The Changing World Order

Sumantra Maitra opens his article in The Federalist this way…

Albert Einstein allegedly once said that it is the definition of insanity to do the same thing over and over again, and expect different results. Nothing reflects this more than the foreign policy communities in the two Anglosphere capitals in London and Washington, D.C.

The reactions to the speeches and trip of Vice President Mike Pence and U.S. Secretary of State Mike Pompeo to Europe signifies a long overdue change in foreign policy orthodoxy, and the meltdown in commentariat circles has been a sight to behold.

He then discusses a few of those reactions from people like Anne Applebaum, Nicholas Burns, and especially Natalie Nougayrede, all of whose arguments he describes as utter nonsense. He’s correct.

He’s correct because they are positing a situation that hasn’t existed since the early 90s if it ever did. Amongst other things Ms. Nougayrede explicitly tries to equate Europe with the EU, which is not what is to be seen on the ground.

The liberal foreign policy establishment is now so vehemently opposed to Trump that they have forgotten the countries in Europe currently opposed to American isolation were also the very same countries that once opposed American overreaction.

Back in 2003, Germany and France were at the forefront of protests against the United States opposing Iraq, and sided with Russia against the North Atlantic Treaty Organization (NATO). Fast forward a few years, and those same countries are arguing for Russian gas in Europe while moaning about American retrenchment. One might wonder if the only thing that will please Western Europeans is Americans silently continuing to carry the security burden of Europe, while being lectured about morality by their overlords in Brussels. Except that would be unsustainable in the long term, as Bob Gates predicted in 2011.

Many of you know that while I supported the invasion of Iraq, I am troubled. Not that it was not justified, it was, irrespective of WMD. What troubles me more than anything was that once again American (and British) forces were committed to battle with no plans to win the peace that followed their success. Too many instances of this phenomenon is one of the reasons that the American people are less and less willing to commit our troops to these endless wars.

As Professor Michael Desch said, for good or for bad, the United States does not have shared interests with a certain set of countries, or even a set of common values, the way it did 50 years back. Time has changed, geopolitics have changed, and with that, the balance of power is also changing. China is a far bigger threat to the United States than Russia is, and with the terrible cost of nation-building in the Middle East, the relative power of the United States is equilibrated with other powers.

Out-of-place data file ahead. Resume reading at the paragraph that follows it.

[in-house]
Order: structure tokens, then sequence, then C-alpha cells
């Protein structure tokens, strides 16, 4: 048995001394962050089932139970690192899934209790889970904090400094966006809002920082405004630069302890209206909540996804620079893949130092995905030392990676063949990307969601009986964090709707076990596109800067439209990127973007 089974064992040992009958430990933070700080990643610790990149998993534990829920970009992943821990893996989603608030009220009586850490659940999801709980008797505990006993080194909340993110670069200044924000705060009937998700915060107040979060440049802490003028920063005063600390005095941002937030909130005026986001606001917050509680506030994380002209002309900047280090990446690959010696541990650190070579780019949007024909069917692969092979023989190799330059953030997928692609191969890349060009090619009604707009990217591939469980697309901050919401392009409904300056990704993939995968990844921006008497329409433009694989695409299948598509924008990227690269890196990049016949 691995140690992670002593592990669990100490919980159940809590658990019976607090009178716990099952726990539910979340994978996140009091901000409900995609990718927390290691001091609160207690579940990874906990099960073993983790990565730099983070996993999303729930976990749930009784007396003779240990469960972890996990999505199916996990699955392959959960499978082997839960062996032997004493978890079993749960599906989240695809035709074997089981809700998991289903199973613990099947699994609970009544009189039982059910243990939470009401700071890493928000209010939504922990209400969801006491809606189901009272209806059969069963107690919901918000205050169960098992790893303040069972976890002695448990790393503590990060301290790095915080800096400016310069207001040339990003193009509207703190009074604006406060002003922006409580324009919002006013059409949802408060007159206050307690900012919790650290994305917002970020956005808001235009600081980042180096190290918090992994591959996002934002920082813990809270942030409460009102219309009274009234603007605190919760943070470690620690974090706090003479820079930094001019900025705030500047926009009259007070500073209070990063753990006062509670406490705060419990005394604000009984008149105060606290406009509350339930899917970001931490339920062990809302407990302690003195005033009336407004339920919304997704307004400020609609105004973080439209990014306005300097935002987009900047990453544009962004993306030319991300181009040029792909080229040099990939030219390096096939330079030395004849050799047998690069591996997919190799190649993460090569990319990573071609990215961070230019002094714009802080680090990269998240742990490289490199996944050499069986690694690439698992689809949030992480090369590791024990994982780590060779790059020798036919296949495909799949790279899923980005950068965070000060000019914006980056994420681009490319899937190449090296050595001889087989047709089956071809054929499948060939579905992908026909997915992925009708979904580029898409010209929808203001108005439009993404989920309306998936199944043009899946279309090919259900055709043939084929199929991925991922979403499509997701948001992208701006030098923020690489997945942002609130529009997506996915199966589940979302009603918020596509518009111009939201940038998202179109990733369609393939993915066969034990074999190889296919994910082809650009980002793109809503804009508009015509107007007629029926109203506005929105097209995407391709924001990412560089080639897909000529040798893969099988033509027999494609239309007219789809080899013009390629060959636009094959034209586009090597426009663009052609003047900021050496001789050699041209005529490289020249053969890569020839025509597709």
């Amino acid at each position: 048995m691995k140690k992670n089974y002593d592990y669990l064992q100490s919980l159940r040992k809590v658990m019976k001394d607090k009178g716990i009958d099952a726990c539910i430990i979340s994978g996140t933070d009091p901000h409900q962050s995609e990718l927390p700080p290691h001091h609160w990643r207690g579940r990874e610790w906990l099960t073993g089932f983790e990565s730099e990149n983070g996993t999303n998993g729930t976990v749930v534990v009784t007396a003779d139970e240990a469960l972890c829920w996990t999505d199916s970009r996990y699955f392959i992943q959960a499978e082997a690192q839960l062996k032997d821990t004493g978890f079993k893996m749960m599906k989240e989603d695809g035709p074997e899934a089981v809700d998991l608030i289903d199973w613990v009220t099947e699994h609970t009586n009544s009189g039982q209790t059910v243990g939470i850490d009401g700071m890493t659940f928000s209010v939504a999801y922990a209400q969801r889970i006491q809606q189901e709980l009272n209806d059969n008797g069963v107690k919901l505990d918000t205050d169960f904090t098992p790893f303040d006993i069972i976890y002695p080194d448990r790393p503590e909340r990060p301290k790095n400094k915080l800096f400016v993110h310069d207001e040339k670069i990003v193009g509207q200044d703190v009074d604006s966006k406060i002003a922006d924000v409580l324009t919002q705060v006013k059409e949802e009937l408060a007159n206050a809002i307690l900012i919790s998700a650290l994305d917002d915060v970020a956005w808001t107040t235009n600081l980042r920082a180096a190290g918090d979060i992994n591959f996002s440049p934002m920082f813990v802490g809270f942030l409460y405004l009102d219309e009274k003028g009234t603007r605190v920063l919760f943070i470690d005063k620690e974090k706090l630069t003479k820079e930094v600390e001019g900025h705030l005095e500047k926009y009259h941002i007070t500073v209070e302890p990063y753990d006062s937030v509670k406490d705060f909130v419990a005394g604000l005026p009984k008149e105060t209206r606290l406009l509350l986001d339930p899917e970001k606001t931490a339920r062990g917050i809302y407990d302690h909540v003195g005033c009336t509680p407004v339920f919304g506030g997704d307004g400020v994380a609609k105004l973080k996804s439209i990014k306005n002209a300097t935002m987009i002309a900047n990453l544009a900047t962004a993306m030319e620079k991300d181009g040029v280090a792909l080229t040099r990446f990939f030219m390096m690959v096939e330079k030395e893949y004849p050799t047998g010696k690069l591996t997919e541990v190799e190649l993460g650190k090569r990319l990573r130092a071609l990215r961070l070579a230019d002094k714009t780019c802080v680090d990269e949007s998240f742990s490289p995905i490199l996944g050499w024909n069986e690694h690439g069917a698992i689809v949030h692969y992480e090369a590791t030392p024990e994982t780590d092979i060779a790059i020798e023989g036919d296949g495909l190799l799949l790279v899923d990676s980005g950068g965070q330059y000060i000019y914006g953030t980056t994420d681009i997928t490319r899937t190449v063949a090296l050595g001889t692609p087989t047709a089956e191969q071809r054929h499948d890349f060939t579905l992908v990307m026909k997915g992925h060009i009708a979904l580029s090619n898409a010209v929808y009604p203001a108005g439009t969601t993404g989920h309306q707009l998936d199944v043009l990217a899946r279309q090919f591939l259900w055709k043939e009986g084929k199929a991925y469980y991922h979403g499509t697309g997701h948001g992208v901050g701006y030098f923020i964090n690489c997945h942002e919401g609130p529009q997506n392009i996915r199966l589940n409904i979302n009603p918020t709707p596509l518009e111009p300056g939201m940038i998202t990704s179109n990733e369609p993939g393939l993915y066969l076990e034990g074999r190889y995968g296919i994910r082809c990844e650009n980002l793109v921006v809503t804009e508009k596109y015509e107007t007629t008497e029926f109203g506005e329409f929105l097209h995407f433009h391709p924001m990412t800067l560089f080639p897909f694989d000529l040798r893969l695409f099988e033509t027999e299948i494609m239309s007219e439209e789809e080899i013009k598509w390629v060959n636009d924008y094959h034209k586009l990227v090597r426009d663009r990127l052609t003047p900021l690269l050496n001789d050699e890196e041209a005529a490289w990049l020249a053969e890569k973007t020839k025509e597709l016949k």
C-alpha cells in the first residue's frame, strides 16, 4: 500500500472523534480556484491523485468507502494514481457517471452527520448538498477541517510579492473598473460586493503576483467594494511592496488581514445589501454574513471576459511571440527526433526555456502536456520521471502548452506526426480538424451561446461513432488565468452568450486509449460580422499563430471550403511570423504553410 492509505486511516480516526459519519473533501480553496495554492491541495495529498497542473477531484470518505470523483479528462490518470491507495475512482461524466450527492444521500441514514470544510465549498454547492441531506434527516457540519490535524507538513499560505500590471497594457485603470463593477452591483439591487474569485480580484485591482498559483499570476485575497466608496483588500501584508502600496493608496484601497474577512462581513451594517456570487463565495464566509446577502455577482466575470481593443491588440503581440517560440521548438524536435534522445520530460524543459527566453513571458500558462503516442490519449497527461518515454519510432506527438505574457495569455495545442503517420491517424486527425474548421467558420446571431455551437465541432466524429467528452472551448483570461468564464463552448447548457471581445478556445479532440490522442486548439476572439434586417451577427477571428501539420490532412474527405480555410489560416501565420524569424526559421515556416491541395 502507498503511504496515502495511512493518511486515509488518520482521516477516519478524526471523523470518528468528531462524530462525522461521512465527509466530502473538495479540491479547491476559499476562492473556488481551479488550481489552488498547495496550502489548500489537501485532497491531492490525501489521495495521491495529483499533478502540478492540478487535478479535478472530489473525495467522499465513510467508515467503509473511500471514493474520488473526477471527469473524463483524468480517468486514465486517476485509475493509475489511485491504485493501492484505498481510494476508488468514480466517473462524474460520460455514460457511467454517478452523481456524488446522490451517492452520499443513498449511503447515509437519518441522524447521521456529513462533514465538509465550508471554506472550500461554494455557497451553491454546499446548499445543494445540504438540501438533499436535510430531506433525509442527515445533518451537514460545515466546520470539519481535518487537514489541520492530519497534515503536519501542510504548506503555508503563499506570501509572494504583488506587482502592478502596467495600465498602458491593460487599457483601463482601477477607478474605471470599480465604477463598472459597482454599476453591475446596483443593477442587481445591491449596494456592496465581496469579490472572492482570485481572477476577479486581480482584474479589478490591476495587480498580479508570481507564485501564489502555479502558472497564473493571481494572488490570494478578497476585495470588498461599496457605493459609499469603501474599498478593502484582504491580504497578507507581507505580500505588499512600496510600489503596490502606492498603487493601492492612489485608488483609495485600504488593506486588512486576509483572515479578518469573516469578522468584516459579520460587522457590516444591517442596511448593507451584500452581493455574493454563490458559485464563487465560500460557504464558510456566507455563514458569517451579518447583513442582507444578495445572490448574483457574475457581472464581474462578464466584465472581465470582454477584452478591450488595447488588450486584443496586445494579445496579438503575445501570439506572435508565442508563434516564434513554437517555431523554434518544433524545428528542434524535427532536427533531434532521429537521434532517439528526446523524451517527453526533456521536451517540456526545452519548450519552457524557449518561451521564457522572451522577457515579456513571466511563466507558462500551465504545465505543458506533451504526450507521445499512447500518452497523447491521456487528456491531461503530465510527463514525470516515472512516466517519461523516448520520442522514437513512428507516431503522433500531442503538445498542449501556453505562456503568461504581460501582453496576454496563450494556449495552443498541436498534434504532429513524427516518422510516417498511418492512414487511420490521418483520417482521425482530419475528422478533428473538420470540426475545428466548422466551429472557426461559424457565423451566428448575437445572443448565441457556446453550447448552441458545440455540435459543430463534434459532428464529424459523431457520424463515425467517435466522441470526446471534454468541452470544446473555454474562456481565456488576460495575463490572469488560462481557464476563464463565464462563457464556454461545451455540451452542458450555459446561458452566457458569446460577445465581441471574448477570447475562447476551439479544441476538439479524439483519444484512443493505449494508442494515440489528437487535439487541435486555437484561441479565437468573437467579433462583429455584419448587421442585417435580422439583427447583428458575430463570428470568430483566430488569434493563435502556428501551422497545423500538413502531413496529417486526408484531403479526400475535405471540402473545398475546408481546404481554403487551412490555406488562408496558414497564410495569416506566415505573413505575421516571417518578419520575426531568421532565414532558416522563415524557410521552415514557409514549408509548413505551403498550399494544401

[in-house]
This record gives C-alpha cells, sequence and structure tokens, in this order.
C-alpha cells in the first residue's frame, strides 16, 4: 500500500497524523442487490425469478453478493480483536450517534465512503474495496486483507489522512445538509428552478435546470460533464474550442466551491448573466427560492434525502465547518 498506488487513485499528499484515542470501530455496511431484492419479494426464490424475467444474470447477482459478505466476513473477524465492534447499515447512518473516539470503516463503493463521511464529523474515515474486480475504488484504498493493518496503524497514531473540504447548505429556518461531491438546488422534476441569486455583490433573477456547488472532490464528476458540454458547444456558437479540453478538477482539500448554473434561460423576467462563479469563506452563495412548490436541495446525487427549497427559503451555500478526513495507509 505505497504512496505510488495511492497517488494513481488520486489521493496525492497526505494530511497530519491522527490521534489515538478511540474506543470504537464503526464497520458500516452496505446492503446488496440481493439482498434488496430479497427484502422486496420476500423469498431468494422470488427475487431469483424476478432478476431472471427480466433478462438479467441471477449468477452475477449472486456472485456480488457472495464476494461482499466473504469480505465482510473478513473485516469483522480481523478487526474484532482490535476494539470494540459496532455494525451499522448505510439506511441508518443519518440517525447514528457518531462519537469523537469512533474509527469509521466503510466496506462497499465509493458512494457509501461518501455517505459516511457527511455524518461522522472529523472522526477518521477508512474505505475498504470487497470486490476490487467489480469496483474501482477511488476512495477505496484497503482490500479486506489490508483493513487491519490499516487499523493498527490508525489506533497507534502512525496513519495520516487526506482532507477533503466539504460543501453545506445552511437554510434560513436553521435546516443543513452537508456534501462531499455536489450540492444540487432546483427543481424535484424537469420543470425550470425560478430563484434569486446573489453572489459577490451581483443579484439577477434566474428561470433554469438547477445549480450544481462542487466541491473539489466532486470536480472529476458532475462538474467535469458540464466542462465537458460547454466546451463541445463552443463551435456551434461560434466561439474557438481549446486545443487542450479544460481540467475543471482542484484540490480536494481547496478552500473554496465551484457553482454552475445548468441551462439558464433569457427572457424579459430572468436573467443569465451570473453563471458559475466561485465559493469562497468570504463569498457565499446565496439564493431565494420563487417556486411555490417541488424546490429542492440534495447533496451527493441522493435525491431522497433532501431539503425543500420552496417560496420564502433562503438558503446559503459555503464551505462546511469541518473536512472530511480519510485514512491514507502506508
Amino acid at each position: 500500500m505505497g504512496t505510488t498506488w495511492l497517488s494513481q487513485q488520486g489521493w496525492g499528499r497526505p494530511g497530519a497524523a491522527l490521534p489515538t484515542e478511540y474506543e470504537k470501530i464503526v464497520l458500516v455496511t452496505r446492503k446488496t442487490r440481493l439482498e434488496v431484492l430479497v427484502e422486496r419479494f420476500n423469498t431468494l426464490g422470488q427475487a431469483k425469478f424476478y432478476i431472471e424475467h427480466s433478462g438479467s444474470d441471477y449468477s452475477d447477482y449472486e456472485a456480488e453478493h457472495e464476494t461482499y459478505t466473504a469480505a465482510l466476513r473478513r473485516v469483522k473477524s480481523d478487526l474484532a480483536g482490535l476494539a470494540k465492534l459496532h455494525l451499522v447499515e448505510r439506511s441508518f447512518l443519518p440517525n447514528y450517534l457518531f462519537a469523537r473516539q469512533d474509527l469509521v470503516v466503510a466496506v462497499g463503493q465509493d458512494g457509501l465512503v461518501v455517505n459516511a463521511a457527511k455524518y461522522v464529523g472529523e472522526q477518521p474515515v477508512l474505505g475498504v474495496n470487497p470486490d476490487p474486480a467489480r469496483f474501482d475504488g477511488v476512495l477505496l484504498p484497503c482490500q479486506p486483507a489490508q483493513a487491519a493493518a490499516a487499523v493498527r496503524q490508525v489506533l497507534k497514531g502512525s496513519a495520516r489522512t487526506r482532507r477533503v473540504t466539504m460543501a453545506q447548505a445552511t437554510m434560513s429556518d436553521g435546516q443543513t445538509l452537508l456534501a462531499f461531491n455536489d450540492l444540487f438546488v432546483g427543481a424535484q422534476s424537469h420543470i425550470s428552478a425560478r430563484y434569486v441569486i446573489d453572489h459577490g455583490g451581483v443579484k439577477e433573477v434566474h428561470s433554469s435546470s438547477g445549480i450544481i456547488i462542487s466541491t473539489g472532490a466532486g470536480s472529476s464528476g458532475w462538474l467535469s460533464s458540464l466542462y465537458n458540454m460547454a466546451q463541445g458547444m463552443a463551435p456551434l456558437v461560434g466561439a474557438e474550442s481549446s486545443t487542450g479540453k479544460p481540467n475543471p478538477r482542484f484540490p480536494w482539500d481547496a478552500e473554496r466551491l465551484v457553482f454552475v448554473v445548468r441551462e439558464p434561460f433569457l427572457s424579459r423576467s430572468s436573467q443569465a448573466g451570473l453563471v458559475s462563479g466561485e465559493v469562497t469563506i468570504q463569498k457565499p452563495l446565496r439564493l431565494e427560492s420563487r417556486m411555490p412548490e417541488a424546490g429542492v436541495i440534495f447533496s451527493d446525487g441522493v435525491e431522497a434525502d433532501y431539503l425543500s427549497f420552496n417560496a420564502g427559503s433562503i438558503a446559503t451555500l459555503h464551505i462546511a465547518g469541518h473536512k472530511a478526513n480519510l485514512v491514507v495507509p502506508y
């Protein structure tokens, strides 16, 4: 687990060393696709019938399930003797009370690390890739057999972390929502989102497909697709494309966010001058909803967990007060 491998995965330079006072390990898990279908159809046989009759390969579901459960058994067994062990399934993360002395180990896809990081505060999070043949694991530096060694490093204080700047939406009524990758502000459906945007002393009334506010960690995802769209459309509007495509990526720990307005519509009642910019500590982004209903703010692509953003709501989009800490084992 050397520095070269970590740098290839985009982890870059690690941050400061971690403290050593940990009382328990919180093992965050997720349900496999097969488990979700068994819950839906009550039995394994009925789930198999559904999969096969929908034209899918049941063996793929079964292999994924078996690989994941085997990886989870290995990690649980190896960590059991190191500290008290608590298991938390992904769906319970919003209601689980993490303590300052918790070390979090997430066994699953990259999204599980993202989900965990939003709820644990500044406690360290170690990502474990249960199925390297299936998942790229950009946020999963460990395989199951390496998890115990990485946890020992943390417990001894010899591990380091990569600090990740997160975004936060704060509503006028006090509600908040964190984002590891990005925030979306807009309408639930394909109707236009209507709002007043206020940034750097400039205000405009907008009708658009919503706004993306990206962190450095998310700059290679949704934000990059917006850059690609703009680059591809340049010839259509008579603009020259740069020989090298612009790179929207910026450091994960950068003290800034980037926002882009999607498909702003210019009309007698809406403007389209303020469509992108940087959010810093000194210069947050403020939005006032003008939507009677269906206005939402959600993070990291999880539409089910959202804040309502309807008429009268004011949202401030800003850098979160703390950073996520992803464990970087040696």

But that’s pure geopolitics. There’s another far more important aspect that is barely mentioned, at least in policy circles. The U.S. grand strategy in Europe has been a continuation of the Anglo-American strategy for the last 500 years: to ensure there’s no unified political union that can be a potential hegemon in Europe, and thus pose any future challenge.

But that was predicated in the idea that nation-states of Europe would be free. The E.U. as an institution was there to help cement peace between Germany and France, but the E.U. as a trade/military hegemon was not part of that American calculation.

Of course, the E.U. military is nowhere comparable to that of the United States, regardless of the Franco-German wish for a European army. But the E.U. is already a trade rival, and E.U. and U.S. interests differ with regard to Russia, Iran, and China. None of those is going to go away anytime soon, and the rift could continue to grow.

I think that rift will continue to grow, and if the UK manages to leave the EU perhaps very quickly. The UK, like the US, and unlike any other European power is primarily a maritime power, known and respected around the world. Part of the reason both of us have always used that Westphalian settlement was to keep from having trouble in the back yard. Philip II of Spain, Napoleon, Hitler, and Stalin were all broken on it.

I think it entirely possible that the Visegrad countries will align with the US/UK, as will Poland, which has deep ties with both of us anyway. I’m no longer sure that defending Poland is any longer a strictly eastward facing matter though.

He ends his article with this paragraph, and I can’t improve on it.